ndividuals and families constantly reflected upon the achievements of their ancestors. How your father, your grandfather and members of earlier generations conducted themselves was meant to guide you in your actions.
What would someone from ancient Greece think about Remembrance Day? He or she would have no objections to it, but would see it as only one part of a wider process whereby public remembrance should be accompanied by private reflection as one thought specifically about one's family members who died.
An ancient Greek remembrance ceremony would probably be in the form of a religious ceremony: a procession culminating in a public gathering at a temple to the local patron god or goddess.
The two greatest wars fought in ancient Greece were the Persian Wars (490 and 480 to 479 BCE) and the Peloponnesian War (431 to 404 BCE). Both provide insights into how ancient Greeks publicly remembered their war dead.
In 480 BCE, the Spartan king Leonidas led a small force to prevent the Persians from entering Greece at the pass at Thermopylae. The Spartans held the Persians at bay for two days. Eventually the Persians broke through, killing Leonidas and his army. This is the story rather creatively told by the film 300.
The Spartans were a military culture par excellence and to perform honourably in battle was of critical importance. "Either with your shield or on it," so a famous Spartan saying went, indicating that to die in battle was a good thing. Spartan mothers said this to their departing sons.
For his sacrifice, Leonidas remains today the most well-known Spartan. He succeeded in buying Greece time to prepare for a formal battle with the Persians.
Leonidas and his men were remembered in a variety ways. In addition to the stories the Greeks spread about Leonidas' bravery, they built a monument to the Spartans, which contained an epitaph composed by the celebrated poet Simonides:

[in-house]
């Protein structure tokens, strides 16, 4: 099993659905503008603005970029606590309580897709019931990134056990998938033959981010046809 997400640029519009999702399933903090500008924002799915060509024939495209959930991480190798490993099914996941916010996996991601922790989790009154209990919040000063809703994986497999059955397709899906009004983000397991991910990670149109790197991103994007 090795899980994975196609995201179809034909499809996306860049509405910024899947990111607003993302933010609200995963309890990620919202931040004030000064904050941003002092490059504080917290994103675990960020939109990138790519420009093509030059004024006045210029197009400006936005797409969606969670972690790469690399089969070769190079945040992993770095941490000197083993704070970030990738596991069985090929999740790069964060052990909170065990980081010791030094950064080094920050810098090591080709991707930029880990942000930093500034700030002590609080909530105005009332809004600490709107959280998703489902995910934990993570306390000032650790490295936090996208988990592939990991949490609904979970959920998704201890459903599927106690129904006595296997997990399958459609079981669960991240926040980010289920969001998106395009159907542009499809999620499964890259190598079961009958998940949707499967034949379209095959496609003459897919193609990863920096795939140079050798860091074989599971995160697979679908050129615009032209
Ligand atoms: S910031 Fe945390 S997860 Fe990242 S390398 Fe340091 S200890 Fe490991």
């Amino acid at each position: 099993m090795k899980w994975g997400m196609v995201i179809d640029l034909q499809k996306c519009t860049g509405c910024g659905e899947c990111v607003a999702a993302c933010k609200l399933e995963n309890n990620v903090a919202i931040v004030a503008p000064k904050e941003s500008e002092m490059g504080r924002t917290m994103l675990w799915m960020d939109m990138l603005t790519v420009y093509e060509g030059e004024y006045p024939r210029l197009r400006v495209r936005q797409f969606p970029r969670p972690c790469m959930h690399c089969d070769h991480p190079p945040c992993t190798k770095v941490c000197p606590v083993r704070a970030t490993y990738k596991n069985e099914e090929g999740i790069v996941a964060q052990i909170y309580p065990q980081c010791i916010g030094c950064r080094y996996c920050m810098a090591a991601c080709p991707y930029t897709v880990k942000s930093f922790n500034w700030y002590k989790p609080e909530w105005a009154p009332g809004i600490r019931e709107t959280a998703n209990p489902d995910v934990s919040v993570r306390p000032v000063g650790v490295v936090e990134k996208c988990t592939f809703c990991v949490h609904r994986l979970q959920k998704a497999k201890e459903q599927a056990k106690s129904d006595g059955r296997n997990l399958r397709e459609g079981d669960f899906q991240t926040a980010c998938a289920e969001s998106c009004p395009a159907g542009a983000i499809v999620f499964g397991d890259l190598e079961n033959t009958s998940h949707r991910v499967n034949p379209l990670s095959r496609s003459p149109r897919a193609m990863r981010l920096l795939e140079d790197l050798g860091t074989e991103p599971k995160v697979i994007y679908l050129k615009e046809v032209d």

"Stranger, tell the Spartans that here
We lie, obedient to their commands."
The "command" was to win or die fighting. Retreat was never an option.
Thermopylae became the first battle site ancient travelers would visit, gazing upon the memorial and reading Simonides' words. A modern, more elaborate monument has since been built, with an impressive statue of Leonidas.
But such monuments were rare, as limited public funds were generally directed to temples and infrastructure. Oral tradition, and later on, written histories instead, played the dominant role in public remembrance.
In the generation after Thermopylae, Herodotus, the so-called father of history, wrote about the Persian Wars and read his text at public festivals, including sporting events. Leonidas became a figure of admiration throughout all of Greece and Sparta was henceforth seen as the defender of Greek freedom.
The Persian regent Xerxes is said to have ordered the desecration of Leonidas' corpse as a warning to the other Greeks. It did not work.
The Athenian historian Thucydides provides a different perspective when he records the Athenians' response to their first casualties in the Peloponnesian War. The deceased were displayed in public for everyone to pay their respects. Then the politician Pericles delivered the eulogy.
He spoke briefly about the deceased, praising them. The bulk of his speech -- it would have run several hours -- focused on why the men died. Pericles impressed upon his audience that they fought to defend democracy.
In the case of the Athenian wives, mothers and daughters mourning the deceased soldiers, they understood the importance of preserving democracy despite the fact they had no direct role to play in it, as they could neither vote nor hold elected office. They would instead pass down their memories to the next generation. Remembrance of the deceased would serve as a memorial equal to, and in the Athenians' opinion more important than, the monument to Leonidas and the Spartans.
The Athenians honoured their war dead in another way: The children of the deceased were given state financial support until they came of age. This was, in effect, the very first government-funded social program.
The written histories of Herodotus and Thucydides would have served as replacement for a formal regular ceremony of commemoration. Those ancient Greeks fortunate enough to be literate would instead devote themselves to very close study of ancient historians as a way of understanding who fought whom and why.
James T. Chlup is an assistant professor of ancient history in the Department of Classics at the University of Manitoba.
The Learning Curve is an occasional column written by local academics who are experts in their field . It is open to any educator from Winnipeg's post-secondary institutions. Send 600-word submissions and a mini bio to firstname.lastname@example.org.
Originally Posted @ Archaeology News
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